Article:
Petitioner alleges that it had made two sales, one in 1923 and one in 1926 (ff. 29, 30 to 33); that each sale resulted in a substantial profit and that, for franchise tax purposes, it reported the profit in its entirety, in like manner as though the entire gain had immediately been realized in cash (ff. 30, 31 and 33). Petitioner further alleges that, these sales having been made on installment terms (f. 29), the entire gain arising from them was not immediately taxed by the Government, the right to tax a substantial part thereof being reserved to a later date. In 1930 petitioner collected the balance payable on the said two transactions, then still quite substantial, and, because of that collection, became subject to a Federal income tax, augmented by the delayed levy on said sum of $39,190.00 (ff. 36 and 37).
Petitioner contends that none of the allegations just summarized are put in issue by the answer and the return. The denials in the answer raise merely the contention of law that, notwithstanding the specific facts alleged, the sum of $39,190 is to be regarded as part of the net income of the year 1930.
Deducting the sum of $39,190 from $70,690.47 and adding to the remainder $1,764 as dividends received, results in a tax base of $33,264.47. This, petitioner contends, is the correct tax base, on which the tax of 412%, amounting to $1,496.90 should have been assessed and paid.
Tax Law, Section 9A
In 1931 petitioner was a business corporation (f. 25). It maintained no regular place of business outside of this State (f. 40). Article 9A of the tax law, as changed by successive amendments, including Chapter 515 of the laws of 1931, effective April 21st, 1931, determined petitioner's tax liability. The act imposed a tax of 412% (Sect. 214, subd. 10) upon the basis of the “entire net income as defined in subdivision three of Section two hundred and eight of the tax law for its fiscal or the calendar year next preceding as (thereafter) provided which entire net income is presumably the same as the entire net income which such corporation is required to report to the United States, plus any income received as dividends” (Sect. 209). Entire net income was defined by the act as total net income from all sources without deduction of dividends (Sect. 208, subd. 3). The corporation was required to report the amount of its entire net income as provided by subdivision 3 of Section 208 and to state the correct net income if it claims that the return to the United States Treasury Department was inaccurate (Sect. 211, subd. 2).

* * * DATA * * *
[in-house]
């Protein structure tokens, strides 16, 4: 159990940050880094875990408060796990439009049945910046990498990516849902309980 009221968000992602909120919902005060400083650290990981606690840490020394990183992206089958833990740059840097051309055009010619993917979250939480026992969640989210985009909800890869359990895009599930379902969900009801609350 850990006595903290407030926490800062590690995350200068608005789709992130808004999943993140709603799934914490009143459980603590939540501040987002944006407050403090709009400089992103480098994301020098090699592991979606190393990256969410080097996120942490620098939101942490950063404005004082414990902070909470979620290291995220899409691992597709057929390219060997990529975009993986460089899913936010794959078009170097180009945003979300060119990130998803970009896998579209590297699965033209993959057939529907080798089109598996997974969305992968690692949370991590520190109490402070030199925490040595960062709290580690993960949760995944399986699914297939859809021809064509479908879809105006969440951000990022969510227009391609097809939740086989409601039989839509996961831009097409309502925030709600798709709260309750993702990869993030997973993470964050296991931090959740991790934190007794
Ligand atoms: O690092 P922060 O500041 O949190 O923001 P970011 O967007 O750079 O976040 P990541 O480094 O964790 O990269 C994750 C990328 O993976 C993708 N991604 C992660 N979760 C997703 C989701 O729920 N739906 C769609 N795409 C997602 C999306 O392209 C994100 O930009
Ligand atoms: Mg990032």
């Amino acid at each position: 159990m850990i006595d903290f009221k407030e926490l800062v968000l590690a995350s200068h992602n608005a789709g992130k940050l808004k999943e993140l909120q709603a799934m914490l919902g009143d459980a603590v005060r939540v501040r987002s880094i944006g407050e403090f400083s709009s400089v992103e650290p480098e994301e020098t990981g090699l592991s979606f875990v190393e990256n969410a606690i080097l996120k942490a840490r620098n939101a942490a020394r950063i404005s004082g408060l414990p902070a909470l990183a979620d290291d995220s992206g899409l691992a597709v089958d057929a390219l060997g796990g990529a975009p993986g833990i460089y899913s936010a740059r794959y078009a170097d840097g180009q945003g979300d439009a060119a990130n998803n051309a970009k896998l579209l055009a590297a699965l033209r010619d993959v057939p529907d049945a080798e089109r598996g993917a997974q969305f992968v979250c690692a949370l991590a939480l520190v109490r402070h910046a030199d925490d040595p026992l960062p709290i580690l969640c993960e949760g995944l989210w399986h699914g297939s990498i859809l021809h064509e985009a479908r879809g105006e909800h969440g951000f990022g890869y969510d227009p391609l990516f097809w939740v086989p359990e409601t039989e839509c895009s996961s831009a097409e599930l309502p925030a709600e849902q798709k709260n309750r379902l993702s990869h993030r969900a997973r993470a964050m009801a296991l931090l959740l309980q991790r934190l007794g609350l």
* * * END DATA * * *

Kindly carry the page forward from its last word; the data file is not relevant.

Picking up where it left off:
In its original form, as enacted by Chapter 726 of the laws of 1917, Article 9A provided for a franchise tax of three percent (Sect. 215) on business corporations. The tax was
The tax was to be computed on the basis of the corporation's net income for the appropriate year, as “hereinafter provided, upon which income such corporation is required to pay a tax to the United States” (Sect. 209). If the entire business of the corporation was transacted within the State, the tax was to be “based upon the entire net income of such corporation as returned to the United States treasury department” (Sect. 214). No measure other than the Federal return was provided.
Chapter 276, laws of 1918, made this rigid standard slightly flexible by inserting in Section 209 the word "presumably” and by adding to Section 214, after the words “treasury department” the words “subject however, to any corrections thereof for fraud, evasion or error, as ascertained by the state tax commission”. A further change permitted the taxpayer to claim inaccuracy in the amount of net income shown on the Federal return (Sect. 211, subd. 2). That